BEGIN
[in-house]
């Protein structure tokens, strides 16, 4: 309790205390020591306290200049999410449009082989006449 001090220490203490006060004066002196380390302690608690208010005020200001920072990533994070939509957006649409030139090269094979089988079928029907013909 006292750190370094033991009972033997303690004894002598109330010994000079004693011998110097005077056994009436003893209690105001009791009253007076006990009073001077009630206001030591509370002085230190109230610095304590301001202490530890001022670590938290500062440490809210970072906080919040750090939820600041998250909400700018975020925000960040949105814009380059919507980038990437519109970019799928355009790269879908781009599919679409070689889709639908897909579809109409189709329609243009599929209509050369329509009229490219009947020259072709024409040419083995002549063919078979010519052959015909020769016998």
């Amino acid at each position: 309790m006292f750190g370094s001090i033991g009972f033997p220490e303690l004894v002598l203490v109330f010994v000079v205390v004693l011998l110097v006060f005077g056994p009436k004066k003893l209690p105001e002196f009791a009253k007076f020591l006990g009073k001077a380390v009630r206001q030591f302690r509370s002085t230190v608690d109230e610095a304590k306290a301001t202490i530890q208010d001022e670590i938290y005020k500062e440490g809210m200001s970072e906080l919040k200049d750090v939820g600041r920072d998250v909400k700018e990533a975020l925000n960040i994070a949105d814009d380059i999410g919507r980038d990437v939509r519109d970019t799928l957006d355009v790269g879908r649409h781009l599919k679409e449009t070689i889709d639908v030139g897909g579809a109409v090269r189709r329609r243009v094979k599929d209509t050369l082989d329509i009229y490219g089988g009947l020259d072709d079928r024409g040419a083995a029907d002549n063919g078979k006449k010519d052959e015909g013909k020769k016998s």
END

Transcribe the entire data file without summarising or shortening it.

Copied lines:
[in-house]
């Protein structure tokens, strides 16, 4: 309790205390020591306290200049999410449009082989006449 001090220490203490006060004066002196380390302690608690208010005020200001920072990533994070939509957006649409030139090269094979089988079928029907013909 006292750190370094033991009972033997303690004894002598109330010994000079004693011998110097005077056994009436003893209690105001009791009253007076006990009073001077009630206001030591509370002085230190109230610095304590301001202490530890001022670590938290500062440490809210970072906080919040750090939820600041998250909400700018975020925000960040949105814009380059919507980038990437519109970019799928355009790269879908781009599919679409070689889709639908897909579809109409189709329609243009599929209509050369329509009229490219009947020259072709024409040419083995002549063919078979010519052959015909020769016998």
């Amino acid at each position: 309790m006292f750190g370094s001090i033991g009972f033997p220490e303690l004894v002598l203490v109330f010994v000079v205390v004693l011998l110097v006060f005077g056994p009436k004066k003893l209690p105001e002196f009791a009253k007076f020591l006990g009073k001077a380390v009630r206001q030591f302690r509370s002085t230190v608690d109230e610095a304590k306290a301001t202490i530890q208010d001022e670590i938290y005020k500062e440490g809210m200001s970072e906080l919040k200049d750090v939820g600041r920072d998250v909400k700018e990533a975020l925000n960040i994070a949105d814009d380059i999410g919507r980038d990437v939509r519109d970019t799928l957006d355009v790269g879908r649409h781009l599919k679409e449009t070689i889709d639908v030139g897909g579809a109409v090269r189709r329609r243009v094979k599929d209509t050369l082989d329509i009229y490219g089988g009947l020259d072709d079928r024409g040419a083995a029907d002549n063919g078979k006449k010519d052959e015909g013909k020769k016998s």